Health Insurance Is a Question of Fairness

RECEIVED Wed., Oct. 3, 2007

Dear Editor,
    Of the State Children’s Health Insurance Program legislation passed recently in the House of Representatives, Mike McCaul said, "This legislation goes too far toward federalizing health care and turns a program meant to help low-income children into one that covers adults and children in some households with incomes of up to $83,000." I seriously question his numbers, but I don’t know much about the cost of living on Manhattan Island. He makes more than $83,000 a year, yet his kids are all covered by federal health insurance! He doesn't think $190 billion is too much for another year of a failed war, but an additional $7 billion a year to cover millions of uninsured children is too much!
    Congressman McCaul recently discussed his commitment to urgently find a cure for childhood cancer. The question should be: Why does a child have to get cancer for Mike McCaul to be committed to his or her health?
    I’m not claiming that Michael McCaul hates American children. He’s just too rich and isolated from regular Americans to understand how big a problem children's health care is, or maybe he doesn't particularly care. Whether he’s trying to please his rich buddies, or because he's totally immersed in the "private enterprise is wonderful and government action is evil" mindset, or simply because he's an absolutely loyal Bush supporter, he can't bring himself to vote for SCHIP. He and his five children get top-quality government-sponsored health care, but millions of families watch helplessly when their kids get sick.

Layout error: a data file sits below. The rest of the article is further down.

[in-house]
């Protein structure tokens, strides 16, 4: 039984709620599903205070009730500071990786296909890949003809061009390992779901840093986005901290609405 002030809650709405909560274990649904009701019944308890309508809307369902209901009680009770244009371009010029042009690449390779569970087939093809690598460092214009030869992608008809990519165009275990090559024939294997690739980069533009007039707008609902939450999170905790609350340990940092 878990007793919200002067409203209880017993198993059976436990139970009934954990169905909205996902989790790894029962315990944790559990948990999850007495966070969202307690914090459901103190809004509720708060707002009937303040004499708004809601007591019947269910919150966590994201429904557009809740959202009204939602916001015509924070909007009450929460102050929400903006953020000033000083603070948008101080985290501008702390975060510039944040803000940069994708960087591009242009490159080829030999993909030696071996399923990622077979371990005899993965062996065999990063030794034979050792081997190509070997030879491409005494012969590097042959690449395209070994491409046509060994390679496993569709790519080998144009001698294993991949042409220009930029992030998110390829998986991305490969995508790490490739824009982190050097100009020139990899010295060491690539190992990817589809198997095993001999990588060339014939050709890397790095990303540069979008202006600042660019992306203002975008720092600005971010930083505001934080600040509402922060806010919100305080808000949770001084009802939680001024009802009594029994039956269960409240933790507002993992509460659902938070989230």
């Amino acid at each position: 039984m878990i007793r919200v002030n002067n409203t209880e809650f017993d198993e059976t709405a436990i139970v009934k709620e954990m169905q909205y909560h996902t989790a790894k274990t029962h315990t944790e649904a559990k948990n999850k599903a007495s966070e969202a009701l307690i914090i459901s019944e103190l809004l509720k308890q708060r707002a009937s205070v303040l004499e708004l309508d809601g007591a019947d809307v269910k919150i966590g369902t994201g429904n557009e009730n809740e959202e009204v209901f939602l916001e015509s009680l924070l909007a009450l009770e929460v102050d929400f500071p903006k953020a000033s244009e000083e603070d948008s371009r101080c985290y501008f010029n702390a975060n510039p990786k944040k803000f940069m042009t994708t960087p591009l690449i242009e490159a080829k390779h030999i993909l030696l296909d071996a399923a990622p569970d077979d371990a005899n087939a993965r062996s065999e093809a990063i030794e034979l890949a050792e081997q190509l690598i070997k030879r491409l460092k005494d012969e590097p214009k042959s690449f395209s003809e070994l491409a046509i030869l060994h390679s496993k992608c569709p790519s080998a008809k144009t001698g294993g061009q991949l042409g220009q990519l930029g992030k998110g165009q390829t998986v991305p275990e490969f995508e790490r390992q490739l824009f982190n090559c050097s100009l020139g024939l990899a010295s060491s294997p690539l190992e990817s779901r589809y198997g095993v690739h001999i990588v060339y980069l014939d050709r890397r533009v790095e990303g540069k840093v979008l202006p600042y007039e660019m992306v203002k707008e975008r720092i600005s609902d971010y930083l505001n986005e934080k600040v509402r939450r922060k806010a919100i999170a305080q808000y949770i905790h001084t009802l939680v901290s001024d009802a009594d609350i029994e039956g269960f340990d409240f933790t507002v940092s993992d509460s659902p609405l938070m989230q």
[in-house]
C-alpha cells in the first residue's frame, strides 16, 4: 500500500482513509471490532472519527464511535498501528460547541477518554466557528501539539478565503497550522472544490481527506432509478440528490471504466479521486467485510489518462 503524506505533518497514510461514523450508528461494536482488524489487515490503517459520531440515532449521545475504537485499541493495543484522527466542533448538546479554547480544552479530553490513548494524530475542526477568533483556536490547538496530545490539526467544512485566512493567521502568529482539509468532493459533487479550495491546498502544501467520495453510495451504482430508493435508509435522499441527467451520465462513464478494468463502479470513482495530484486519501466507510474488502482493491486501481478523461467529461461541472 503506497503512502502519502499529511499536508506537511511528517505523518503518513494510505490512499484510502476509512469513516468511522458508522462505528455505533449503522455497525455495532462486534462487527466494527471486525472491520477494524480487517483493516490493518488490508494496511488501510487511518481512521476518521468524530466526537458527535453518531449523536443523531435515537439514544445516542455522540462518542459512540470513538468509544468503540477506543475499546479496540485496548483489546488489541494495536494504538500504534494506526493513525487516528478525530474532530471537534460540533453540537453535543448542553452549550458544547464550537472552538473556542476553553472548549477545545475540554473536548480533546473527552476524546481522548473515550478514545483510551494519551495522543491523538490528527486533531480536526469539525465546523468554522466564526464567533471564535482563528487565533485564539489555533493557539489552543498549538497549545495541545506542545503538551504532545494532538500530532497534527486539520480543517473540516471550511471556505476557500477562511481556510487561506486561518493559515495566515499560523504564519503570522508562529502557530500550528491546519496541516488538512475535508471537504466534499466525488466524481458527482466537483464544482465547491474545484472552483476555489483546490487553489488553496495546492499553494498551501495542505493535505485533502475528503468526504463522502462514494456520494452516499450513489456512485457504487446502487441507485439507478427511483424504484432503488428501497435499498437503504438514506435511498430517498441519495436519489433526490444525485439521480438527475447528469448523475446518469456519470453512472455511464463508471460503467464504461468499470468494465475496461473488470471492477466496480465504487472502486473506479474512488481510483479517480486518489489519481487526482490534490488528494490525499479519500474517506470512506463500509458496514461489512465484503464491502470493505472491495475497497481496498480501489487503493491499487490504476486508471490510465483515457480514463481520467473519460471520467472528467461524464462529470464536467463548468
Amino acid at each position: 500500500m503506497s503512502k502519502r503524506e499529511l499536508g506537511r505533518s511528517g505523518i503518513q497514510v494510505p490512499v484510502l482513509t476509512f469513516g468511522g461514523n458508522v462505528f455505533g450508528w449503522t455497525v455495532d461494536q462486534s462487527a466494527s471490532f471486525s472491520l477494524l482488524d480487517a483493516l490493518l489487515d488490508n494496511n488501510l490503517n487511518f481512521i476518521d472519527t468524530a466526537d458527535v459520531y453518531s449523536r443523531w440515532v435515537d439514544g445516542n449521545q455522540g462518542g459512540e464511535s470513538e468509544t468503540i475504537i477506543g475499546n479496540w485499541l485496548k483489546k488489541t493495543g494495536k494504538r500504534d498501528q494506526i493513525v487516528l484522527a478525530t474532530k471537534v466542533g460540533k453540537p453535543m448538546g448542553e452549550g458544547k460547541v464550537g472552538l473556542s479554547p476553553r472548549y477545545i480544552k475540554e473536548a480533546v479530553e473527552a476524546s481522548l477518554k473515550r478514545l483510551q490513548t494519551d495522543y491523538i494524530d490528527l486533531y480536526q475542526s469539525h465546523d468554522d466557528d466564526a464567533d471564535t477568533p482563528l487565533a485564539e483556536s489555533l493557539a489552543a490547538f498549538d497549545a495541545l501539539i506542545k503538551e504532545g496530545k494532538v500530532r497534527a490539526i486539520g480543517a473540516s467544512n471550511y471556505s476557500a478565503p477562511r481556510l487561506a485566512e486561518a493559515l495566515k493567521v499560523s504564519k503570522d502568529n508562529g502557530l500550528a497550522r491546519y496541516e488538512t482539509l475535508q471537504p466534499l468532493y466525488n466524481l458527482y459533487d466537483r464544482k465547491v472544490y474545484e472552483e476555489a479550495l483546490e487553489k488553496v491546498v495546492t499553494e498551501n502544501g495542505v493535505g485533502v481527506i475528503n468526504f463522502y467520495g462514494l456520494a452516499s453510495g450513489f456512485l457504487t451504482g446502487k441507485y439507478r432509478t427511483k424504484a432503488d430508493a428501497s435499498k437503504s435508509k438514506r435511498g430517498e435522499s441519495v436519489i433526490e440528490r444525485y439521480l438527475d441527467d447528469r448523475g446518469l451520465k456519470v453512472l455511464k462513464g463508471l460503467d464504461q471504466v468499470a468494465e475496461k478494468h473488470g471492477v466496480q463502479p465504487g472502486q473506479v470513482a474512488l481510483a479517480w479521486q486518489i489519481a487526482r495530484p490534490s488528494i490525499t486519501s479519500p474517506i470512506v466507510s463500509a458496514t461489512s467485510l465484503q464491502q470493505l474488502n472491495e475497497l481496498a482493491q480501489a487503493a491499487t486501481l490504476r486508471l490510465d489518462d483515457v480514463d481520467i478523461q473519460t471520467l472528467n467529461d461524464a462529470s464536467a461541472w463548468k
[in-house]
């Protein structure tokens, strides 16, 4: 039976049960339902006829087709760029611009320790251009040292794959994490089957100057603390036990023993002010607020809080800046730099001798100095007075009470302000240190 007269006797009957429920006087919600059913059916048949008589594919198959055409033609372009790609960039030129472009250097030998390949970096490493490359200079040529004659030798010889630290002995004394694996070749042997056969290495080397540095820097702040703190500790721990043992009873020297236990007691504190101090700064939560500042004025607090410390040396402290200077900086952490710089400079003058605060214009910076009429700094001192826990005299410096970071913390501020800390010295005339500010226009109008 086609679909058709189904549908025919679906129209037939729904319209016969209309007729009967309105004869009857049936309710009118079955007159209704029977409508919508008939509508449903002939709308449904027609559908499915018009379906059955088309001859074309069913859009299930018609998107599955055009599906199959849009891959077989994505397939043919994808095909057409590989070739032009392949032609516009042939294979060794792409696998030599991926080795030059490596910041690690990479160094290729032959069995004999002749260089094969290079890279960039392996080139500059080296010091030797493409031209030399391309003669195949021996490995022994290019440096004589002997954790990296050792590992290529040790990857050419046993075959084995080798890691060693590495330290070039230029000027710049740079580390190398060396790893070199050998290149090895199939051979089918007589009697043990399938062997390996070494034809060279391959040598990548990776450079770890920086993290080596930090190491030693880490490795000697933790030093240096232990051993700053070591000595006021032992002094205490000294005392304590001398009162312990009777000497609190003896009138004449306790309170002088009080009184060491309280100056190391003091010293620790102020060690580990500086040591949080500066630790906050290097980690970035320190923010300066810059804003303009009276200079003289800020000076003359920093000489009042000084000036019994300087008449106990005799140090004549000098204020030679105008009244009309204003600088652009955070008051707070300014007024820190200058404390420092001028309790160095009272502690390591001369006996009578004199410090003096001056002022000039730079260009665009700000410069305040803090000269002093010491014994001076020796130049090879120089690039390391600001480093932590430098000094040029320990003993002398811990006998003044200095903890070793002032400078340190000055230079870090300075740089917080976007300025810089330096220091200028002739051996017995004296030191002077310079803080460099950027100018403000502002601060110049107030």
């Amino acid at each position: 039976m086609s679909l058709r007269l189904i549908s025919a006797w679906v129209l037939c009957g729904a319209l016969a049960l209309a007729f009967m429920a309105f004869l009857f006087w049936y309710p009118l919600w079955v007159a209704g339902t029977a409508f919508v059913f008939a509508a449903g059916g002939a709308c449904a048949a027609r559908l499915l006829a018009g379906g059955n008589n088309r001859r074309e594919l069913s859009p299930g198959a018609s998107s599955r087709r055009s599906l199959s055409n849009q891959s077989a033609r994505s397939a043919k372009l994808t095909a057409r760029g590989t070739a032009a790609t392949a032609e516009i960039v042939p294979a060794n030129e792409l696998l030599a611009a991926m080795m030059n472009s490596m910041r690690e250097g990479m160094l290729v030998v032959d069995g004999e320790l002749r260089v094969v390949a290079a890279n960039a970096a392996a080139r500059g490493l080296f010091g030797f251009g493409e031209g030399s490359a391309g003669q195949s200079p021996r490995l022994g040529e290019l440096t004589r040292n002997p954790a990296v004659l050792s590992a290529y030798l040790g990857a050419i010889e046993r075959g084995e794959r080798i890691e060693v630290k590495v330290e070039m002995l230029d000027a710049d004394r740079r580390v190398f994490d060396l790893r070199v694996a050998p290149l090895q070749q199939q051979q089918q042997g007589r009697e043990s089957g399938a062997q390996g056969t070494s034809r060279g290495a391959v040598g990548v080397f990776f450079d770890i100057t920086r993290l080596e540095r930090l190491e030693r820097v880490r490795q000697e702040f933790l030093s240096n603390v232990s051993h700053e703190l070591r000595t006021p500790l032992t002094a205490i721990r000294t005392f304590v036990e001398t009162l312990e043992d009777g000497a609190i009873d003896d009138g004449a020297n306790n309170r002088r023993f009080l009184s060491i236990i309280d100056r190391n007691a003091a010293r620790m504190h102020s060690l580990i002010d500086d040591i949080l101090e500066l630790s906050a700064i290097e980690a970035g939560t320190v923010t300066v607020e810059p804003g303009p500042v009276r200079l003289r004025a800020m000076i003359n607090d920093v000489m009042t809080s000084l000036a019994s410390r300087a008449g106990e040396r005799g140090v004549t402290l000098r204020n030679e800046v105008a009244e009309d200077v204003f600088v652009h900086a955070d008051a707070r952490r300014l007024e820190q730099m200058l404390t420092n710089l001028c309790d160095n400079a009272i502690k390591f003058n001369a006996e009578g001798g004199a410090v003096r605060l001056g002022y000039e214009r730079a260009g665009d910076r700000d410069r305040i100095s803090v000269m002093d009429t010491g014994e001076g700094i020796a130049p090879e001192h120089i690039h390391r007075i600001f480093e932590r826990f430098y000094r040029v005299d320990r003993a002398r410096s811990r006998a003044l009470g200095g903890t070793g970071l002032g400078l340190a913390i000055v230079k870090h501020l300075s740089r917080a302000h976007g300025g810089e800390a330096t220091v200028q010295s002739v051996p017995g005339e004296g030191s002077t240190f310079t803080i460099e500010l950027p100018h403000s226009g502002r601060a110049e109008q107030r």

Why can't we "the people" join together and develop better forms of health-insurance coverage for ourselves and one another? To me, Medicare for everyone simply means that 300 million of us get together and form the ultimate insurance pool while cutting out the rich middleman who takes 20% to 30% off the top!
    Both of McCaul's Democratic opponents have called on Mr. McCaul to forgo his special government-provided insurance coverage until his constituents have access to similar coverage. It’s a question of fairness, and I for one am sick of always being a have-not!
Ron Coldiron
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